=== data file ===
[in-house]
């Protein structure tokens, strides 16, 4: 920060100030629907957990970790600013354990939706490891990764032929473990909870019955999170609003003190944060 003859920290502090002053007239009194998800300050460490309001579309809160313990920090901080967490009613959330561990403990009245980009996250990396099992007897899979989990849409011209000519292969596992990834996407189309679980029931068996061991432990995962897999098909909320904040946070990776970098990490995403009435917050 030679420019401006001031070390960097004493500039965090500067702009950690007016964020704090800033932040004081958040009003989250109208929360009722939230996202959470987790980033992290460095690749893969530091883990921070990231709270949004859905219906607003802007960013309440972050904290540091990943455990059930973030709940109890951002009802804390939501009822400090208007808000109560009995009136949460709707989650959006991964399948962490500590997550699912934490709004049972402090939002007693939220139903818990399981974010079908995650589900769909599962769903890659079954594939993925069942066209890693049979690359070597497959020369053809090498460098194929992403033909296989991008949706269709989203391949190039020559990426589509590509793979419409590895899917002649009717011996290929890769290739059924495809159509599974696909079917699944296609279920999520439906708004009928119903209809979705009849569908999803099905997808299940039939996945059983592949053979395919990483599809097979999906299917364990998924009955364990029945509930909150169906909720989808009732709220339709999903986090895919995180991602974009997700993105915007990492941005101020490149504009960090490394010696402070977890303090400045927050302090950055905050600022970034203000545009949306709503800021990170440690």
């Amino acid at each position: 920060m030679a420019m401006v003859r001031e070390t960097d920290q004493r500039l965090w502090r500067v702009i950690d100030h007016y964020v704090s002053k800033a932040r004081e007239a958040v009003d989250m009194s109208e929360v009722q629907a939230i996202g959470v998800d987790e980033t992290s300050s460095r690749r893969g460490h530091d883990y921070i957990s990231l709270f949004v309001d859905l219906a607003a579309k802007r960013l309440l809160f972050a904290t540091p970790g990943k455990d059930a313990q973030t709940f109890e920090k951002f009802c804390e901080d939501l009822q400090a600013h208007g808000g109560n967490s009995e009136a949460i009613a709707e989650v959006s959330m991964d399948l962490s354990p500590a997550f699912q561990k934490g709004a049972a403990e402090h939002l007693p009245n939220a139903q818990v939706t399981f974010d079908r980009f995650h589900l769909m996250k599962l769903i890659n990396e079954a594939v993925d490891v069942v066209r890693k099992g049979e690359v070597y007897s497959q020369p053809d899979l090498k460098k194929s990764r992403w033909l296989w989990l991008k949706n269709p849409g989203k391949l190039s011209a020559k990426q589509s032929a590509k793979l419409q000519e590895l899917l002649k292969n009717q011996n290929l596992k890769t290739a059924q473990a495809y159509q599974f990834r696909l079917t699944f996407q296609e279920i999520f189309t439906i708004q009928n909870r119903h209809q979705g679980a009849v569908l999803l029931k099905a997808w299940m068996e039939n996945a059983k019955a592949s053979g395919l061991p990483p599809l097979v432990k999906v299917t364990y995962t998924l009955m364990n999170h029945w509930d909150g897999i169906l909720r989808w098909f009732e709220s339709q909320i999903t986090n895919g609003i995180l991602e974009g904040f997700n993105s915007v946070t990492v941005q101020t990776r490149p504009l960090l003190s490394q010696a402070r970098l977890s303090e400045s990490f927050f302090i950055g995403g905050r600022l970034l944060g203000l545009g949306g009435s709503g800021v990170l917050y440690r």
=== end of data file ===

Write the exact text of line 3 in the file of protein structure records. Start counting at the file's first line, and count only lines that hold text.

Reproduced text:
């Amino acid at each position: 920060m030679a420019m401006v003859r001031e070390t960097d920290q004493r500039l965090w502090r500067v702009i950690d100030h007016y964020v704090s002053k800033a932040r004081e007239a958040v009003d989250m009194s109208e929360v009722q629907a939230i996202g959470v998800d987790e980033t992290s300050s460095r690749r893969g460490h530091d883990y921070i957990s990231l709270f949004v309001d859905l219906a607003a579309k802007r960013l309440l809160f972050a904290t540091p970790g990943k455990d059930a313990q973030t709940f109890e920090k951002f009802c804390e901080d939501l009822q400090a600013h208007g808000g109560n967490s009995e009136a949460i009613a709707e989650v959006s959330m991964d399948l962490s354990p500590a997550f699912q561990k934490g709004a049972a403990e402090h939002l007693p009245n939220a139903q818990v939706t399981f974010d079908r980009f995650h589900l769909m996250k599962l769903i890659n990396e079954a594939v993925d490891v069942v066209r890693k099992g049979e690359v070597y007897s497959q020369p053809d899979l090498k460098k194929s990764r992403w033909l296989w989990l991008k949706n269709p849409g989203k391949l190039s011209a020559k990426q589509s032929a590509k793979l419409q000519e590895l899917l002649k292969n009717q011996n290929l596992k890769t290739a059924q473990a495809y159509q599974f990834r696909l079917t699944f996407q296609e279920i999520f189309t439906i708004q009928n909870r119903h209809q979705g679980a009849v569908l999803l029931k099905a997808w299940m068996e039939n996945a059983k019955a592949s053979g395919l061991p990483p599809l097979v432990k999906v299917t364990y995962t998924l009955m364990n999170h029945w509930d909150g897999i169906l909720r989808w098909f009732e709220s339709q909320i999903t986090n895919g609003i995180l991602e974009g904040f997700n993105s915007v946070t990492v941005q101020t990776r490149p504009l960090l003190s490394q010696a402070r970098l977890s303090e400045s990490f927050f302090i950055g995403g905050r600022l970034l944060g203000l545009g949306g009435s709503g800021v990170l917050y440690r």